David Bloom

When it comes to chords, I try to teach my students three things. First, I hip them to beautiful, sonorous voicings they may have been unaware of previously. Next and more importantly, I show them how to link chords melodically. Just as many a great jazz melody tends to move in scalar motion—that is, stepwise in intervals of seconds (not counting melodic leaps)—so too should the voices your chord progressions whenever possible, at least when it’s smooth voice leading you’re after.
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Check out the first two chords in Ex. 1, a 12-bar blues progression excerpted from my book Major Blues for Guitar Vol. I [bloomschoolofjazz .com]. Notice that as C13 shifts to F13, the highest three voices each move no more than a minor or major second in pitch. Smooth! In fact, the A on the third string is common to both chords, as it doesn’t move at all. Common tones are beautiful things in harmony. Sure, they promote smooth voice leading between chords, but to me, they represent something bigger. To me, re-contextualizing a note in a new chord magically brings the past and the present together in the same moment. Can you figure out which pitch is common to every chord in Ex. 2?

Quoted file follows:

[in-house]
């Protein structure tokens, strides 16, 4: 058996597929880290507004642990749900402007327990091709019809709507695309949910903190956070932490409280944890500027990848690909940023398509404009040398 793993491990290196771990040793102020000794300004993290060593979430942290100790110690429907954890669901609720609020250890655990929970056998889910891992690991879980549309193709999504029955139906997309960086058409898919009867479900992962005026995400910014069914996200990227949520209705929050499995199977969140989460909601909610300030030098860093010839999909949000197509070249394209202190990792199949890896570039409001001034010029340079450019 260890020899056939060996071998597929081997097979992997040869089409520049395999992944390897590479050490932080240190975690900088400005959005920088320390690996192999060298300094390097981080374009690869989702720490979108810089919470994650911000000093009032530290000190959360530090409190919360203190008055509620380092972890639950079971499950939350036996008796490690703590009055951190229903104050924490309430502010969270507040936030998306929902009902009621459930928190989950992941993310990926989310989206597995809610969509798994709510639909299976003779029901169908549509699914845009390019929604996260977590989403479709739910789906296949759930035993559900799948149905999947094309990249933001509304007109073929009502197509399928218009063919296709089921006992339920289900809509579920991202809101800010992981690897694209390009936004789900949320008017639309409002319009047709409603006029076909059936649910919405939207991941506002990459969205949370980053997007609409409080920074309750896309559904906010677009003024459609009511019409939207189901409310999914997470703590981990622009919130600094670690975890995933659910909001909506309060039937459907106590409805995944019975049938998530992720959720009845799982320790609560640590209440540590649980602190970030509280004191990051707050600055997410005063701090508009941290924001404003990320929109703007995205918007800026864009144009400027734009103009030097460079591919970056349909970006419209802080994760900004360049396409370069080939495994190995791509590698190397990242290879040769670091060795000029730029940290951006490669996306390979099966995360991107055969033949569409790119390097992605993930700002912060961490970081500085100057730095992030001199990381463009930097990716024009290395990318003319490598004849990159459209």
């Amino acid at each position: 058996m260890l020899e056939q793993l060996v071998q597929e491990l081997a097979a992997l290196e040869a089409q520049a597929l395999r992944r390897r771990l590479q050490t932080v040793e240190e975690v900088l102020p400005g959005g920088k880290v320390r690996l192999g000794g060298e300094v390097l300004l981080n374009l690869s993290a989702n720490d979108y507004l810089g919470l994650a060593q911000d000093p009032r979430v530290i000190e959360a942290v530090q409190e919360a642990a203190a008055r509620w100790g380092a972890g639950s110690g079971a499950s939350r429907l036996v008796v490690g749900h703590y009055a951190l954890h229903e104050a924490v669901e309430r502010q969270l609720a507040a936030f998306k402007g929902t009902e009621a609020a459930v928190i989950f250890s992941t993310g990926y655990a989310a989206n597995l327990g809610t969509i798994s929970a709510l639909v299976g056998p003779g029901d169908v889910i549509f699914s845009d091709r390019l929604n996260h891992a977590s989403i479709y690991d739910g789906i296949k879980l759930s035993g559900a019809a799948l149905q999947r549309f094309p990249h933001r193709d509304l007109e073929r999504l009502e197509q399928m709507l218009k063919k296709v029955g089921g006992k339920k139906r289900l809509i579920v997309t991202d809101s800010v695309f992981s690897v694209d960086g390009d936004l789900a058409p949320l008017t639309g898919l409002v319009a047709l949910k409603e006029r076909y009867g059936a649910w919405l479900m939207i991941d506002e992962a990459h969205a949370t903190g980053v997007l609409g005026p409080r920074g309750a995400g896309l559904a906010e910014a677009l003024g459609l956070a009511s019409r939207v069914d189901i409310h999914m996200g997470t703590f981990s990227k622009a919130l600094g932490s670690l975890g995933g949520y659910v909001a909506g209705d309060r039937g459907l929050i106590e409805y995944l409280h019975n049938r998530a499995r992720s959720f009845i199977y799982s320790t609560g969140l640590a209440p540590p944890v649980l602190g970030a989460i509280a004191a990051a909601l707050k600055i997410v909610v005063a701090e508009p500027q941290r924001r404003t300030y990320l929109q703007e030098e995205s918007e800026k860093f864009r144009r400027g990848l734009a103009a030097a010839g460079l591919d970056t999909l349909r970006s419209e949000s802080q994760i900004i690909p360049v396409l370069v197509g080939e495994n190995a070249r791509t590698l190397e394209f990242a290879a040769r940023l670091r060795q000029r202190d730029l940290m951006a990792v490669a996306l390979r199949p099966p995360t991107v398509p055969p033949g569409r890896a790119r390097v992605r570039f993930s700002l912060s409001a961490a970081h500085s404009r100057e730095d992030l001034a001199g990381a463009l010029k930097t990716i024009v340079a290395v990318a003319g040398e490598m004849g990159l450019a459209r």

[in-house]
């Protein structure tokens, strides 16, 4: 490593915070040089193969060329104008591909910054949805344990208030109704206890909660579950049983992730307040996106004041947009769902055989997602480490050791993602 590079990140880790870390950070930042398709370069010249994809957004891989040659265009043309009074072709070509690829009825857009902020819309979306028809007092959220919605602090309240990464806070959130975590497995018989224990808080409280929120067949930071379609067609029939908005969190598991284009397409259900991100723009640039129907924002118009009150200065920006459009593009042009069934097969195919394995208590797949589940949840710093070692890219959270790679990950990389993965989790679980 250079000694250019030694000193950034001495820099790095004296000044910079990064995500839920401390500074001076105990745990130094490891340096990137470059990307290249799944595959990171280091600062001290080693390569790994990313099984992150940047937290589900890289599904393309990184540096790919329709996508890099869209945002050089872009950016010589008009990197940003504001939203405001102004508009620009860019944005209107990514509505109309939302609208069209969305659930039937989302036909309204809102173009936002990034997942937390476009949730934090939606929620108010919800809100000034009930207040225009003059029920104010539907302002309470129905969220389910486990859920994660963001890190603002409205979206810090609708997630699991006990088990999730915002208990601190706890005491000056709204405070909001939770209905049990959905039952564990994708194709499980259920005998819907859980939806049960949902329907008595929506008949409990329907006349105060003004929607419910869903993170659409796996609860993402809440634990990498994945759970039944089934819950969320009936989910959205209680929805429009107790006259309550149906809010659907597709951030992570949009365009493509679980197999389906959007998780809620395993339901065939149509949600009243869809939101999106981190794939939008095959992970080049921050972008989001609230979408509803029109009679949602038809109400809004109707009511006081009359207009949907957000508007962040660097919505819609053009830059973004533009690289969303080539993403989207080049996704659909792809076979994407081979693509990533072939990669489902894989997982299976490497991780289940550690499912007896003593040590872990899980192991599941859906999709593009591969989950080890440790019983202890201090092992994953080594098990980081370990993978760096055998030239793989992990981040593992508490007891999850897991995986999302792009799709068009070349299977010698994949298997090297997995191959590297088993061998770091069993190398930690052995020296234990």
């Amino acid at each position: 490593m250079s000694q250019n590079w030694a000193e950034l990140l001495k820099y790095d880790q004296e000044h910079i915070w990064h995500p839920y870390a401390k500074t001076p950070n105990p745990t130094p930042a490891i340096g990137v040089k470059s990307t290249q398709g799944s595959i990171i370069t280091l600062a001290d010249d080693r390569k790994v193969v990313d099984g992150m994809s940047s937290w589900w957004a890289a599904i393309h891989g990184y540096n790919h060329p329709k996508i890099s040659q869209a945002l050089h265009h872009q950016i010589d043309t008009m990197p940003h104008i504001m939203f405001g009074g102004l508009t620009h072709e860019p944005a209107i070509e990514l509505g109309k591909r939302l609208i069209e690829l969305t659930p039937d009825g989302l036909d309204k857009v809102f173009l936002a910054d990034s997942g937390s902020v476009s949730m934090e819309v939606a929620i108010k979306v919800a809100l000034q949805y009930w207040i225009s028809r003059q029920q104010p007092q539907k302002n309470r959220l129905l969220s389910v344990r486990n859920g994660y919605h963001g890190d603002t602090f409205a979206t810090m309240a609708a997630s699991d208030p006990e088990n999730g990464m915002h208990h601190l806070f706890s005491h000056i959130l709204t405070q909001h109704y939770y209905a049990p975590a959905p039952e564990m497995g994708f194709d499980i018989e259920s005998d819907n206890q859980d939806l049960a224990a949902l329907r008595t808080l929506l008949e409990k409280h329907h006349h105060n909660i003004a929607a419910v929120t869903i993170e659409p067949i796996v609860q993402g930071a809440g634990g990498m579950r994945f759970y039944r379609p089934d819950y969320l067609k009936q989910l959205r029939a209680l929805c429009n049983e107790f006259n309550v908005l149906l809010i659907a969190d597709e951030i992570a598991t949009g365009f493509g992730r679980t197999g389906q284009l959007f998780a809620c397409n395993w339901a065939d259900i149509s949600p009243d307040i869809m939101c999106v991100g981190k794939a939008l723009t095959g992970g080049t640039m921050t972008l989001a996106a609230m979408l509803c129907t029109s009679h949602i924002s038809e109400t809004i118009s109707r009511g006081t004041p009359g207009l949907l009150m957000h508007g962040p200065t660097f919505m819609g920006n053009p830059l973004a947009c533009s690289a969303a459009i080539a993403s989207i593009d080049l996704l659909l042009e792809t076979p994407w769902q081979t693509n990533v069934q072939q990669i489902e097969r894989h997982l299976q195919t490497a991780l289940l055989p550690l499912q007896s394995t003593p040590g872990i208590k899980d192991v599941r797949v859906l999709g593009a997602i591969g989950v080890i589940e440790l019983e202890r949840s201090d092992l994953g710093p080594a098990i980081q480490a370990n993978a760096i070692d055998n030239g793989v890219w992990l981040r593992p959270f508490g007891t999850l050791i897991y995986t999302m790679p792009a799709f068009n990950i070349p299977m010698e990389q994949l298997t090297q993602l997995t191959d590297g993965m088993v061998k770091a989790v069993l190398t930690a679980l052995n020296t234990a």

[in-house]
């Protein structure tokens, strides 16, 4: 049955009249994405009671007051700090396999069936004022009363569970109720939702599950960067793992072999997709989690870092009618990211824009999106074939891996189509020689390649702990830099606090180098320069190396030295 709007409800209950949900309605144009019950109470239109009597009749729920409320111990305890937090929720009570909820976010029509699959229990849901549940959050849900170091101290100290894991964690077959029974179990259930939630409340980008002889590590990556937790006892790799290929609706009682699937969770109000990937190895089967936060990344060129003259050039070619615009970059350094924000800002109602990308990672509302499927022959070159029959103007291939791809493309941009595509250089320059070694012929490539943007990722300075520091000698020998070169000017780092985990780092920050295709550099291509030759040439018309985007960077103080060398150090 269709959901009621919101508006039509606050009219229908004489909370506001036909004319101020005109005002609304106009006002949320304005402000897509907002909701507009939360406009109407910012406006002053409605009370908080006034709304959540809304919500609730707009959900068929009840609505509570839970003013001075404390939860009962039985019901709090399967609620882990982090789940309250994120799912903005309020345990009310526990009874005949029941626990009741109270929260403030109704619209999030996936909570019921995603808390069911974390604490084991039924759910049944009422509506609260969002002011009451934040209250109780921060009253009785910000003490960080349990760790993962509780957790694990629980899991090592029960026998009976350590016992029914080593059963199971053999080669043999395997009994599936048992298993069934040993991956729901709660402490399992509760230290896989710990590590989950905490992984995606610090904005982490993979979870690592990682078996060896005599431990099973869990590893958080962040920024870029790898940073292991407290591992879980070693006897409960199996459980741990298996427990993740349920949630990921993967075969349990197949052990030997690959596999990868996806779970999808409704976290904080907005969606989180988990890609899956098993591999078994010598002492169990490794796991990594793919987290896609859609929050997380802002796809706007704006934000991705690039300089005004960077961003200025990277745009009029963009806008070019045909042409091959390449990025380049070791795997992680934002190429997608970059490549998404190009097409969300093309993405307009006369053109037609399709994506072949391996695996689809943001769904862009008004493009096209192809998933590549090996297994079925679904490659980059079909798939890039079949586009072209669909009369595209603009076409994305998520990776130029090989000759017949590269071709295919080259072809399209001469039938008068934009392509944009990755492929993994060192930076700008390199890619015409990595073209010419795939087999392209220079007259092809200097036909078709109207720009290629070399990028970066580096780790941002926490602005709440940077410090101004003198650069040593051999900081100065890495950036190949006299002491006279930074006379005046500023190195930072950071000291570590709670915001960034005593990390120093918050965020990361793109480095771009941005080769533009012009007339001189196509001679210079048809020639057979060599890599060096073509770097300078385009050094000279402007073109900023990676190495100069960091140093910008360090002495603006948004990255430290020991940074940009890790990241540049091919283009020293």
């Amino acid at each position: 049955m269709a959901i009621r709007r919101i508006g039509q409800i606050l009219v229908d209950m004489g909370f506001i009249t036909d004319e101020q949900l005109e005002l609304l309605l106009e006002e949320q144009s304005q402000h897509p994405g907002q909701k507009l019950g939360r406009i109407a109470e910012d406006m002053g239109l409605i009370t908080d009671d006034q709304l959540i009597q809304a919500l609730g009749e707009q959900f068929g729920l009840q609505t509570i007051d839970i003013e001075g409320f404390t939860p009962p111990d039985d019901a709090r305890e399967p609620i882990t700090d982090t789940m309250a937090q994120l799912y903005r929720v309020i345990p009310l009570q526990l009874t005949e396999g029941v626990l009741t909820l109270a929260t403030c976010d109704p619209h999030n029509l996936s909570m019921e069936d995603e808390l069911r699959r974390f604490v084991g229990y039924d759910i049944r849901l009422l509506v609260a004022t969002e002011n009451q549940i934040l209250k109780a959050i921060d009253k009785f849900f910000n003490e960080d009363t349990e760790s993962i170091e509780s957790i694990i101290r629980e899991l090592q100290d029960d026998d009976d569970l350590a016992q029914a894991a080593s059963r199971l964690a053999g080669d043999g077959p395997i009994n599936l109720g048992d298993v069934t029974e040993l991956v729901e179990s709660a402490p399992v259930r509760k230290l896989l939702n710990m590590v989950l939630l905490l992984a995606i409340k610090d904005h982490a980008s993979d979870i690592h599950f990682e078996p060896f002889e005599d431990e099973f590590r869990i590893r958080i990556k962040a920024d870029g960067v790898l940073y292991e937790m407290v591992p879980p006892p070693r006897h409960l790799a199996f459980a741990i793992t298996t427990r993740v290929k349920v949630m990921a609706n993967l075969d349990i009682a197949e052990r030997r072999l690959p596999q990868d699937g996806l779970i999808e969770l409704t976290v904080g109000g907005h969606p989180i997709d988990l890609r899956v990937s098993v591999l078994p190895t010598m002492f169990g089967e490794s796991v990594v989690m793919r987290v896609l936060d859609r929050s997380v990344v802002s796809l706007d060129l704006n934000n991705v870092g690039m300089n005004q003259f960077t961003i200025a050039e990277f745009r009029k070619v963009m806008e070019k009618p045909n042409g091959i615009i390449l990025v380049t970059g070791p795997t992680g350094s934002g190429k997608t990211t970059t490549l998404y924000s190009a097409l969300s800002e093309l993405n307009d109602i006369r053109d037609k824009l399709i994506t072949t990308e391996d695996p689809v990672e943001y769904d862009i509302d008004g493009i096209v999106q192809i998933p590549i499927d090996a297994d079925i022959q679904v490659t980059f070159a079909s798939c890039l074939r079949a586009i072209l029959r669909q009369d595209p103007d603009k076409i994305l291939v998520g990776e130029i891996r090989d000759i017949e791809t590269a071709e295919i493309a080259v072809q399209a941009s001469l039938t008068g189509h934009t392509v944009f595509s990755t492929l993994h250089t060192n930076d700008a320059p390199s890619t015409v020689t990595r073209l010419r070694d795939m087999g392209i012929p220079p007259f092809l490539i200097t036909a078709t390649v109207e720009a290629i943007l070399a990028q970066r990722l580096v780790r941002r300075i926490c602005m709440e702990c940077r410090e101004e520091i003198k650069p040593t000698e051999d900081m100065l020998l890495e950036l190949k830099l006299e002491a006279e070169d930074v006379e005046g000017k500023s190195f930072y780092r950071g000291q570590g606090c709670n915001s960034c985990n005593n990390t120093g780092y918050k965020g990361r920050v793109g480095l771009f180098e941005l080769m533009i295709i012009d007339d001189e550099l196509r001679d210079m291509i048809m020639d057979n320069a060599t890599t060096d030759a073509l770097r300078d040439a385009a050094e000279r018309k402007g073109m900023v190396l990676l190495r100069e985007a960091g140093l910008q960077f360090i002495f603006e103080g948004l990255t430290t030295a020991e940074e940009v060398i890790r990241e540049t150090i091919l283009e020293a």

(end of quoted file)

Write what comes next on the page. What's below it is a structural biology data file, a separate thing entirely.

But this is all technical stuff compared the final thing I try to teach musicians, and that is to not just reiterate these moves as you might if you were playing down charts in a Las Vegas review. Instead, strive to become so comfortable with these shapes that you can mix, match, and connect them spontaneously. Then, through your music, people won’t hear you “going through the motions,” they’ll hear the sound of you living your life right now. Listen to a John Coltrane solo, for instance, and often the best part is when an urgent search for a new melody, phrase, or musical direction ends in success. The greatest jazz represents not just the seeking, but also the finding of things in the moment.